ABSTRACT. We provide an overview of CPF, the certification problem format, and explain some design decisions. Whereas CPF was originally invented to combine three different formats for termination proofs into a single one, in the meanwhile proofs for several other properties of term rewrite systems are also expressible: like confluence, complexity, and completion. As a consequence, the format is already supported by several tools and certifiers. Its acceptance is also demonstrated in international competitions: the certified tracks of both the termination and the confluence competition utilized CPF as exchange format between automated tools and trusted certifiers.

13:00-14:30Lunch Break
14:30-15:30 Session 75AH: UITP Invited Talk 2 (Enrico Tassi: "Asynchronous Processing in Coq")
Location: FH, Seminarraum 107
Asynchronous Processing of Formal Documents in Coq
SPEAKER: Enrico Tassi
15:30-16:00 Session 78A: UITP Contributed Talks - (Coq)
Location: FH, Seminarraum 107
PIDE for Asynchronous Interaction with Coq
SPEAKER: Carst Tankink

ABSTRACT. This paper describes the initial progress towards integrating the Coq proof assistant with the PIDE architecture initially developed for Isabelle. The architecture is aimed at asynchronous, parallel interaction with proof assistants, and is tied in heavily with a plugin that allows the jEdit editor to work with Isabelle.

We have made some generalizations to the PIDE architecture to accommodate for more provers than just Isabelle, and adapted Coq to understand the core protocol: this delivered a working system in about two man-months.

16:00-16:30Coffee Break
16:30-19:00 Session 79A: VSL Joint Award Ceremony 1
Location: MB, Kuppelsaal
Foundations and Technology Competitions Award Ceremony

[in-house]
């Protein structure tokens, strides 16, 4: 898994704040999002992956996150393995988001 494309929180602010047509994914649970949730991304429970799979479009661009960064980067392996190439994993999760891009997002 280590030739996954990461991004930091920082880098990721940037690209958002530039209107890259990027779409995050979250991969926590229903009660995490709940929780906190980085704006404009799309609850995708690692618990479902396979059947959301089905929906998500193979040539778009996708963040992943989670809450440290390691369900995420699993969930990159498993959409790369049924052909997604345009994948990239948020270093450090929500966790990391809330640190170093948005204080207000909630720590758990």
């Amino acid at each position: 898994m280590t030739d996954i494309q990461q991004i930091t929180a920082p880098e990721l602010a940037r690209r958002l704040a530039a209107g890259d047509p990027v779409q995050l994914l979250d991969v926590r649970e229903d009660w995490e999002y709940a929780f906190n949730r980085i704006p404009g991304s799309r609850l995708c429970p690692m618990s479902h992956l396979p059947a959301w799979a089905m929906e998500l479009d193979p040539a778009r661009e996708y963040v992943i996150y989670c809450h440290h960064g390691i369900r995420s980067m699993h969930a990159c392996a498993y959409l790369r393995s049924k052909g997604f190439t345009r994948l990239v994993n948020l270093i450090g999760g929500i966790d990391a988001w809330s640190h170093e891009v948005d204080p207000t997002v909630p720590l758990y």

ABSTRACT. The third round of the Kurt Gödel Research Prize Fellowships Program, under the title: Connecting Foundations and Technology, aims at supporting young scholars in early stages of their academic careers by offering highest fellowships in history of logic, kindly supported by the John Templeton Foundation. Young scholars being less or exactly 40 years old at the time of the commencement of the Vienna Summer of Logic (July 9, 2014) will be awarded one fellowship award in the amount of EUR 100,000, in each of the following categories:

  • Logical Foundations of Mathematics,
  • Logical Foundations of Computer Science, and
  • Logical Foundations of Artificial Intelligence

The following three Boards of Jurors were in charge of choosing the winners:

  • Logical Foundations of Mathematics: Jan Krajíček, Angus Macintyre, and Dana Scott (Chair).
  • Logical Foundations of Computer Science: Franz Baader, Johann Makowsky, and Wolfgang Thomas (Chair).
  • Logical Foundations of Artificial Intelligence: Luigia Carlucci Aiello, Georg Gottlob (Chair), and Bernhard Nebel.


FLoC Olympic Games Award Ceremony 1

ABSTRACT. The aim of the FLoC Olympic Games is to start a tradition in the spirit of the ancient Olympic Games, a Panhellenic sport festival held every four years in the sanctuary of Olympia in Greece, this time in the scientific community of computational logic. Every four years, as part of the Federated Logic Conference, the Games will gather together all the challenging disciplines from a variety of computational logic in the form of the solver competitions.